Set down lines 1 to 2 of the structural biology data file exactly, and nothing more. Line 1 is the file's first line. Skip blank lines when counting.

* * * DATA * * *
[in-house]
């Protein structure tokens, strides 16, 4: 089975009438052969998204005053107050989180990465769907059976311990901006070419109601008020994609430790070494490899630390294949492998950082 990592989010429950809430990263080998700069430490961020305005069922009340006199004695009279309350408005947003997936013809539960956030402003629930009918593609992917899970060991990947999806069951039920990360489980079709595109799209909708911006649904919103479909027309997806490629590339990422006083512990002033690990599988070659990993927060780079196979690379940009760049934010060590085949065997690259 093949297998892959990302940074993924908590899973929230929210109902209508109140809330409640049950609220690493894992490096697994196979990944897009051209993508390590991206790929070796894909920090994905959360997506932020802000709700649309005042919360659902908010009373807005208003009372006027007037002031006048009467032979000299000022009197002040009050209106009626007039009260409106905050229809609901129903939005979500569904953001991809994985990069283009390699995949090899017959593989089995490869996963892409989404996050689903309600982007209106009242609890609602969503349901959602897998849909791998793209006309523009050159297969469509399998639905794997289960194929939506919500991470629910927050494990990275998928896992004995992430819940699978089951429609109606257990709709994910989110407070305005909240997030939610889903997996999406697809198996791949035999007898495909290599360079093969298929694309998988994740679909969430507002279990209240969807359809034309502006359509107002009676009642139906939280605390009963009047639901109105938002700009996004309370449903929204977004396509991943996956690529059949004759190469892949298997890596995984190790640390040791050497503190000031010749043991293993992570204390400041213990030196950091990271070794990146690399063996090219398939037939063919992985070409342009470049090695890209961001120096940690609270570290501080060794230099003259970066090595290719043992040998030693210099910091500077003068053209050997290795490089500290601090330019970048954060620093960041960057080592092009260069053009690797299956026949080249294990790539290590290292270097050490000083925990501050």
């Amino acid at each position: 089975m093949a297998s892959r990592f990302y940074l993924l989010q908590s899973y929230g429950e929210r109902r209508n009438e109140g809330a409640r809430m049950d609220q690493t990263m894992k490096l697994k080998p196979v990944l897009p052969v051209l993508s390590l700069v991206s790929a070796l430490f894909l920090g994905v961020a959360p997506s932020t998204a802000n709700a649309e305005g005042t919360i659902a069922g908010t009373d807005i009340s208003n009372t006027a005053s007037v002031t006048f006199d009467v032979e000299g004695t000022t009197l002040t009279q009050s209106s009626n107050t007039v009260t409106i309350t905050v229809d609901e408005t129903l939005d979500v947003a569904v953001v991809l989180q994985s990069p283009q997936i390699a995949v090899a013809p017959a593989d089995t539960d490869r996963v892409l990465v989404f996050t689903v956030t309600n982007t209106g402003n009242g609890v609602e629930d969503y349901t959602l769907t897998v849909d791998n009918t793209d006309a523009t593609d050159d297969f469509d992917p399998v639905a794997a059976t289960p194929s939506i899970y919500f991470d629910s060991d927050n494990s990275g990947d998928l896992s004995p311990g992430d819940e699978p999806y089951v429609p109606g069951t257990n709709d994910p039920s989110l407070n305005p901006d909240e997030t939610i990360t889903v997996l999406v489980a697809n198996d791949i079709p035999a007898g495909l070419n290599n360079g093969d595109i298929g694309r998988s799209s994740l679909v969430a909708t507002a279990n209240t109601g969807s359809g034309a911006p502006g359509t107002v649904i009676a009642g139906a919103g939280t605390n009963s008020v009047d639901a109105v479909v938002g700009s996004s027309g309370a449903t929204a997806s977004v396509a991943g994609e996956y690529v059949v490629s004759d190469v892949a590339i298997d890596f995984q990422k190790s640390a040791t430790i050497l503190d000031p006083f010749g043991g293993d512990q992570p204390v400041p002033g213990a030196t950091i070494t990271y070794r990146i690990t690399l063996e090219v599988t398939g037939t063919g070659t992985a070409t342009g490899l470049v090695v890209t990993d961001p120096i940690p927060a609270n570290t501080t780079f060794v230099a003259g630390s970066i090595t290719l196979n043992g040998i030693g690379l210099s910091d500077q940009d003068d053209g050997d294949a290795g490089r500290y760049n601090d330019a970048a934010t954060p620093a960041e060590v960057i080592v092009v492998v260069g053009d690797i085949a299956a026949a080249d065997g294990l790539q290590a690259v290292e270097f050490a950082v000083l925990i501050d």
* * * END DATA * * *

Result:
[in-house]
């Protein structure tokens, strides 16, 4: 089975009438052969998204005053107050989180990465769907059976311990901006070419109601008020994609430790070494490899630390294949492998950082 990592989010429950809430990263080998700069430490961020305005069922009340006199004695009279309350408005947003997936013809539960956030402003629930009918593609992917899970060991990947999806069951039920990360489980079709595109799209909708911006649904919103479909027309997806490629590339990422006083512990002033690990599988070659990993927060780079196979690379940009760049934010060590085949065997690259 093949297998892959990302940074993924908590899973929230929210109902209508109140809330409640049950609220690493894992490096697994196979990944897009051209993508390590991206790929070796894909920090994905959360997506932020802000709700649309005042919360659902908010009373807005208003009372006027007037002031006048009467032979000299000022009197002040009050209106009626007039009260409106905050229809609901129903939005979500569904953001991809994985990069283009390699995949090899017959593989089995490869996963892409989404996050689903309600982007209106009242609890609602969503349901959602897998849909791998793209006309523009050159297969469509399998639905794997289960194929939506919500991470629910927050494990990275998928896992004995992430819940699978089951429609109606257990709709994910989110407070305005909240997030939610889903997996999406697809198996791949035999007898495909290599360079093969298929694309998988994740679909969430507002279990209240969807359809034309502006359509107002009676009642139906939280605390009963009047639901109105938002700009996004309370449903929204977004396509991943996956690529059949004759190469892949298997890596995984190790640390040791050497503190000031010749043991293993992570204390400041213990030196950091990271070794990146690399063996090219398939037939063919992985070409342009470049090695890209961001120096940690609270570290501080060794230099003259970066090595290719043992040998030693210099910091500077003068053209050997290795490089500290601090330019970048954060620093960041960057080592092009260069053009690797299956026949080249294990790539290590290292270097050490000083925990501050």